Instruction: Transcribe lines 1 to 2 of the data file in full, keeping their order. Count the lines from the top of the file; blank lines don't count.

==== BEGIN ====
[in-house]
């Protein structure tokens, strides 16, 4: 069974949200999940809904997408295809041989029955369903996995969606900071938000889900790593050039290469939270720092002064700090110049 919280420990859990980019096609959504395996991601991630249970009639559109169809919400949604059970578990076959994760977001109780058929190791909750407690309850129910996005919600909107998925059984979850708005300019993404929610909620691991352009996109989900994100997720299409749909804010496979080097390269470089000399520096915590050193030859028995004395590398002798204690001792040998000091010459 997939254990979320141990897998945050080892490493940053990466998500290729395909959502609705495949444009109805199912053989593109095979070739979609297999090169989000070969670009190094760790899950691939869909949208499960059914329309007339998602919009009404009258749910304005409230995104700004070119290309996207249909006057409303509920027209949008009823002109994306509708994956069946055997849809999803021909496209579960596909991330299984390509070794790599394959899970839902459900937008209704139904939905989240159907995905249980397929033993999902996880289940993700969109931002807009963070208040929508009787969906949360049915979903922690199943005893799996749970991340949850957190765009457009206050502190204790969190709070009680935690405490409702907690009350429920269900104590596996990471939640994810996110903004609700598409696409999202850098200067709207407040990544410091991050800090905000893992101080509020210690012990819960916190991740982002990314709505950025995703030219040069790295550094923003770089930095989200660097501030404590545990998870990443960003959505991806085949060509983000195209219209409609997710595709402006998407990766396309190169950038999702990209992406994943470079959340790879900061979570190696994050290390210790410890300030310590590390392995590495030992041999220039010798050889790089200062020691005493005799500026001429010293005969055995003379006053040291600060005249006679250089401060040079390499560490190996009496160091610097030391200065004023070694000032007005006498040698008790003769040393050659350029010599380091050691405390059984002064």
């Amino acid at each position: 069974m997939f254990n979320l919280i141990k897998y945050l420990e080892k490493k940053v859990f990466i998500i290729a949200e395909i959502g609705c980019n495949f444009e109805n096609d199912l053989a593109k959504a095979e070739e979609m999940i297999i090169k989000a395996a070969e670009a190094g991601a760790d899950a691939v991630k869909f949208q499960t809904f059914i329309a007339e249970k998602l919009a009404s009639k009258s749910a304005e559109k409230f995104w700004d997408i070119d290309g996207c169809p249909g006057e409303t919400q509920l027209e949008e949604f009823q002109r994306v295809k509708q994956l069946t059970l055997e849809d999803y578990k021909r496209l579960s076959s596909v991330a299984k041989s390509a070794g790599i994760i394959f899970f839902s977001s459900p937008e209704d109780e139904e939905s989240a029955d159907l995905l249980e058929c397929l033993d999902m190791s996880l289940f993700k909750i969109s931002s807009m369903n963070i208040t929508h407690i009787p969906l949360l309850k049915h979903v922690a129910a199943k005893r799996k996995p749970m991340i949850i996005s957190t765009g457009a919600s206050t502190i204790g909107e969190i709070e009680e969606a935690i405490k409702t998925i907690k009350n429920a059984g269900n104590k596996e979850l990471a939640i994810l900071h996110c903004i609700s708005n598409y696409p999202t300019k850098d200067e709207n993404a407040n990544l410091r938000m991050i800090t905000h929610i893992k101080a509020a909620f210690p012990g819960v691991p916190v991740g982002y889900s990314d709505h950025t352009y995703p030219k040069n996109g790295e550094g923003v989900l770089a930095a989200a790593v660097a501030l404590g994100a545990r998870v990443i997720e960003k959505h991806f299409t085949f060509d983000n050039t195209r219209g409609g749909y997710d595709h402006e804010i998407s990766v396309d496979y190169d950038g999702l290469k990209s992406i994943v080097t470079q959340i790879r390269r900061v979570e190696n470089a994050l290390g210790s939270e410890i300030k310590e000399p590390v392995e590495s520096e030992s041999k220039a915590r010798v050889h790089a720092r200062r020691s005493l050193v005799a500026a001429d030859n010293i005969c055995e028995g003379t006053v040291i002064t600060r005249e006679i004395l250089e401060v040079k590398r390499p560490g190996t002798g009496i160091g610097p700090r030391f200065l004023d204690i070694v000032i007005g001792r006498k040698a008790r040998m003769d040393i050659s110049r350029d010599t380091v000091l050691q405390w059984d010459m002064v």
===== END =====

[in-house]
């Protein structure tokens, strides 16, 4: 069974949200999940809904997408295809041989029955369903996995969606900071938000889900790593050039290469939270720092002064700090110049 919280420990859990980019096609959504395996991601991630249970009639559109169809919400949604059970578990076959994760977001109780058929190791909750407690309850129910996005919600909107998925059984979850708005300019993404929610909620691991352009996109989900994100997720299409749909804010496979080097390269470089000399520096915590050193030859028995004395590398002798204690001792040998000091010459 997939254990979320141990897998945050080892490493940053990466998500290729395909959502609705495949444009109805199912053989593109095979070739979609297999090169989000070969670009190094760790899950691939869909949208499960059914329309007339998602919009009404009258749910304005409230995104700004070119290309996207249909006057409303509920027209949008009823002109994306509708994956069946055997849809999803021909496209579960596909991330299984390509070794790599394959899970839902459900937008209704139904939905989240159907995905249980397929033993999902996880289940993700969109931002807009963070208040929508009787969906949360049915979903922690199943005893799996749970991340949850957190765009457009206050502190204790969190709070009680935690405490409702907690009350429920269900104590596996990471939640994810996110903004609700598409696409999202850098200067709207407040990544410091991050800090905000893992101080509020210690012990819960916190991740982002990314709505950025995703030219040069790295550094923003770089930095989200660097501030404590545990998870990443960003959505991806085949060509983000195209219209409609997710595709402006998407990766396309190169950038999702990209992406994943470079959340790879900061979570190696994050290390210790410890300030310590590390392995590495030992041999220039010798050889790089200062020691005493005799500026001429010293005969055995003379006053040291600060005249006679250089401060040079390499560490190996009496160091610097030391200065004023070694000032007005006498040698008790003769040393050659350029010599380091050691405390059984002064």